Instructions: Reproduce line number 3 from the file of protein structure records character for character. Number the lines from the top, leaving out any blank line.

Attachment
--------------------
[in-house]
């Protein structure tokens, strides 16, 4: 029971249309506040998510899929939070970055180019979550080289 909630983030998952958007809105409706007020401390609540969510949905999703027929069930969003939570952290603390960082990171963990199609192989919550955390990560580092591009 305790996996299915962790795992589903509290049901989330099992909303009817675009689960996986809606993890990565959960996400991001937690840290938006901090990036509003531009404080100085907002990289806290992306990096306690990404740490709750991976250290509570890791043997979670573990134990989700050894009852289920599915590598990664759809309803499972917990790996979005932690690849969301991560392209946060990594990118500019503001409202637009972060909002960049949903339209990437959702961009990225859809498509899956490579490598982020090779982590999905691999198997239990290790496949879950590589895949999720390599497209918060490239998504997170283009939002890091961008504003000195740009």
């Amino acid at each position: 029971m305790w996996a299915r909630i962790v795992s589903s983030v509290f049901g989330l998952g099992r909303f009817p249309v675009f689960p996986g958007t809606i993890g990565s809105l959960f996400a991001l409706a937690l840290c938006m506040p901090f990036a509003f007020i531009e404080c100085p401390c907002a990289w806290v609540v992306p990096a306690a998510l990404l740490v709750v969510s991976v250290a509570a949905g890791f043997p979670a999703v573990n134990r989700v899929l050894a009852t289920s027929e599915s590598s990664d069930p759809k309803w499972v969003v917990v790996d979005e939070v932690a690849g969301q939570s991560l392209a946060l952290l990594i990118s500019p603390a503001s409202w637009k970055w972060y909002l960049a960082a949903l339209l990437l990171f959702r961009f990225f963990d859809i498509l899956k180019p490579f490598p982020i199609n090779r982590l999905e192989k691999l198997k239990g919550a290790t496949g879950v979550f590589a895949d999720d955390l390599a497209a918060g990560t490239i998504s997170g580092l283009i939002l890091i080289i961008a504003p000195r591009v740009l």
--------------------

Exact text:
């Amino acid at each position: 029971m305790w996996a299915r909630i962790v795992s589903s983030v509290f049901g989330l998952g099992r909303f009817p249309v675009f689960p996986g958007t809606i993890g990565s809105l959960f996400a991001l409706a937690l840290c938006m506040p901090f990036a509003f007020i531009e404080c100085p401390c907002a990289w806290v609540v992306p990096a306690a998510l990404l740490v709750v969510s991976v250290a509570a949905g890791f043997p979670a999703v573990n134990r989700v899929l050894a009852t289920s027929e599915s590598s990664d069930p759809k309803w499972v969003v917990v790996d979005e939070v932690a690849g969301q939570s991560l392209a946060l952290l990594i990118s500019p603390a503001s409202w637009k970055w972060y909002l960049a960082a949903l339209l990437l990171f959702r961009f990225f963990d859809i498509l899956k180019p490579f490598p982020i199609n090779r982590l999905e192989k691999l198997k239990g919550a290790t496949g879950v979550f590589a895949d999720d955390l390599a497209a918060g990560t490239i998504s997170g580092l283009i939002l890091i080289i961008a504003p000195r591009v740009l």